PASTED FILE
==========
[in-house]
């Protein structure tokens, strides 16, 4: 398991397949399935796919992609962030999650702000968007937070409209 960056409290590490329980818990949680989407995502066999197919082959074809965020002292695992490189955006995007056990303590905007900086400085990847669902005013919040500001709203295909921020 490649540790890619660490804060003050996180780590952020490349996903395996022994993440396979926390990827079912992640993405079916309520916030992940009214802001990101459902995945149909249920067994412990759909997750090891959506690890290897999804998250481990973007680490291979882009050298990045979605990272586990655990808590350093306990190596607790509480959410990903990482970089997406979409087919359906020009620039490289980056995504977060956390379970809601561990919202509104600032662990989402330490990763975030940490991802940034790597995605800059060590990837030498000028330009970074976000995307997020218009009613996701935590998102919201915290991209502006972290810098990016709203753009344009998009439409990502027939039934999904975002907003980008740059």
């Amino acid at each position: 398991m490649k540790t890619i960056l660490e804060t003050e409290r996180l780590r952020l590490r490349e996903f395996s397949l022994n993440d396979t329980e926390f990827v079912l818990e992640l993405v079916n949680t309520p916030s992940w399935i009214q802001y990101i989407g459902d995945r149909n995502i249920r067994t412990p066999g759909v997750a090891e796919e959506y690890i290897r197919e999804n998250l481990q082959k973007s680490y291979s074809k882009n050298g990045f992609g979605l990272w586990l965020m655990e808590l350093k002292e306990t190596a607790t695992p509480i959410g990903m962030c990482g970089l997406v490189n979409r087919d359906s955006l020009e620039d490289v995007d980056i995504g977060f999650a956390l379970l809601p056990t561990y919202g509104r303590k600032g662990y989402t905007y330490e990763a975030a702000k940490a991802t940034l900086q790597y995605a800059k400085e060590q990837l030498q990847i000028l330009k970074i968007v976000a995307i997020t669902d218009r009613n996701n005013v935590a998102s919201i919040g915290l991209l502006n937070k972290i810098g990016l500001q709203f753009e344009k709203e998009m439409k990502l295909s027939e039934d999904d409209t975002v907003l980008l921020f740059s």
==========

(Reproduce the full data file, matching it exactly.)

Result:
[in-house]
């Protein structure tokens, strides 16, 4: 398991397949399935796919992609962030999650702000968007937070409209 960056409290590490329980818990949680989407995502066999197919082959074809965020002292695992490189955006995007056990303590905007900086400085990847669902005013919040500001709203295909921020 490649540790890619660490804060003050996180780590952020490349996903395996022994993440396979926390990827079912992640993405079916309520916030992940009214802001990101459902995945149909249920067994412990759909997750090891959506690890290897999804998250481990973007680490291979882009050298990045979605990272586990655990808590350093306990190596607790509480959410990903990482970089997406979409087919359906020009620039490289980056995504977060956390379970809601561990919202509104600032662990989402330490990763975030940490991802940034790597995605800059060590990837030498000028330009970074976000995307997020218009009613996701935590998102919201915290991209502006972290810098990016709203753009344009998009439409990502027939039934999904975002907003980008740059």
């Amino acid at each position: 398991m490649k540790t890619i960056l660490e804060t003050e409290r996180l780590r952020l590490r490349e996903f395996s397949l022994n993440d396979t329980e926390f990827v079912l818990e992640l993405v079916n949680t309520p916030s992940w399935i009214q802001y990101i989407g459902d995945r149909n995502i249920r067994t412990p066999g759909v997750a090891e796919e959506y690890i290897r197919e999804n998250l481990q082959k973007s680490y291979s074809k882009n050298g990045f992609g979605l990272w586990l965020m655990e808590l350093k002292e306990t190596a607790t695992p509480i959410g990903m962030c990482g970089l997406v490189n979409r087919d359906s955006l020009e620039d490289v995007d980056i995504g977060f999650a956390l379970l809601p056990t561990y919202g509104r303590k600032g662990y989402t905007y330490e990763a975030a702000k940490a991802t940034l900086q790597y995605a800059k400085e060590q990837l030498q990847i000028l330009k970074i968007v976000a995307i997020t669902d218009r009613n996701n005013v935590a998102s919201i919040g915290l991209l502006n937070k972290i810098g990016l500001q709203f753009e344009k709203e998009m439409k990502l295909s027939e039934d999904d409209t975002v907003l980008l921020f740059s």